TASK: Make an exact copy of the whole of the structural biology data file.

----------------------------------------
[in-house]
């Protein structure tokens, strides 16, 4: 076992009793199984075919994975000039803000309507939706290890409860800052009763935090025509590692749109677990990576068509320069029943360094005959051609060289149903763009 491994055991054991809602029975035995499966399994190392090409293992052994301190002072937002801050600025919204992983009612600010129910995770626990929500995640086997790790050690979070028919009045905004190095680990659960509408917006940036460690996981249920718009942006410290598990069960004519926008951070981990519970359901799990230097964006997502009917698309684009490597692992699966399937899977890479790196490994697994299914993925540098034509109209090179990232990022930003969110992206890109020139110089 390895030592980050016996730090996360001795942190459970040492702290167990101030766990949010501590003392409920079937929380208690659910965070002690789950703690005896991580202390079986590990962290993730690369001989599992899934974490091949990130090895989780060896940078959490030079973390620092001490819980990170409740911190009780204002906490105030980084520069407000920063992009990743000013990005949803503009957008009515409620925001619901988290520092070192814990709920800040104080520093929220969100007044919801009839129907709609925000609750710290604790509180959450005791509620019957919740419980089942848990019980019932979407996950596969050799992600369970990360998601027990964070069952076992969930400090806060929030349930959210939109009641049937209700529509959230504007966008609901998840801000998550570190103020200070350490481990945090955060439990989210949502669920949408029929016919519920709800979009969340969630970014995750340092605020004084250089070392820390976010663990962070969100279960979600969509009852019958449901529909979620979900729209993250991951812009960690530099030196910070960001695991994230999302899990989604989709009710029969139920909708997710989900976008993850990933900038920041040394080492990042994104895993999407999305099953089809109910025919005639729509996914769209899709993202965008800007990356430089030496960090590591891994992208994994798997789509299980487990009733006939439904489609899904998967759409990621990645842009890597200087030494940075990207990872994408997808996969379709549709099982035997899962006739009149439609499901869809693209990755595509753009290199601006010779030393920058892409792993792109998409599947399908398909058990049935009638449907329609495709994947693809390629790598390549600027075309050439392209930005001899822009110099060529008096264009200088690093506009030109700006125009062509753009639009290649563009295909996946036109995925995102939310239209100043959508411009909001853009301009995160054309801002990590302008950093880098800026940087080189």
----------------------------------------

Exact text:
[in-house]
């Protein structure tokens, strides 16, 4: 076992009793199984075919994975000039803000309507939706290890409860800052009763935090025509590692749109677990990576068509320069029943360094005959051609060289149903763009 491994055991054991809602029975035995499966399994190392090409293992052994301190002072937002801050600025919204992983009612600010129910995770626990929500995640086997790790050690979070028919009045905004190095680990659960509408917006940036460690996981249920718009942006410290598990069960004519926008951070981990519970359901799990230097964006997502009917698309684009490597692992699966399937899977890479790196490994697994299914993925540098034509109209090179990232990022930003969110992206890109020139110089 390895030592980050016996730090996360001795942190459970040492702290167990101030766990949010501590003392409920079937929380208690659910965070002690789950703690005896991580202390079986590990962290993730690369001989599992899934974490091949990130090895989780060896940078959490030079973390620092001490819980990170409740911190009780204002906490105030980084520069407000920063992009990743000013990005949803503009957008009515409620925001619901988290520092070192814990709920800040104080520093929220969100007044919801009839129907709609925000609750710290604790509180959450005791509620019957919740419980089942848990019980019932979407996950596969050799992600369970990360998601027990964070069952076992969930400090806060929030349930959210939109009641049937209700529509959230504007966008609901998840801000998550570190103020200070350490481990945090955060439990989210949502669920949408029929016919519920709800979009969340969630970014995750340092605020004084250089070392820390976010663990962070969100279960979600969509009852019958449901529909979620979900729209993250991951812009960690530099030196910070960001695991994230999302899990989604989709009710029969139920909708997710989900976008993850990933900038920041040394080492990042994104895993999407999305099953089809109910025919005639729509996914769209899709993202965008800007990356430089030496960090590591891994992208994994798997789509299980487990009733006939439904489609899904998967759409990621990645842009890597200087030494940075990207990872994408997808996969379709549709099982035997899962006739009149439609499901869809693209990755595509753009290199601006010779030393920058892409792993792109998409599947399908398909058990049935009638449907329609495709994947693809390629790598390549600027075309050439392209930005001899822009110099060529008096264009200088690093506009030109700006125009062509753009639009290649563009295909996946036109995925995102939310239209100043959508411009909001853009301009995160054309801002990590302008950093880098800026940087080189």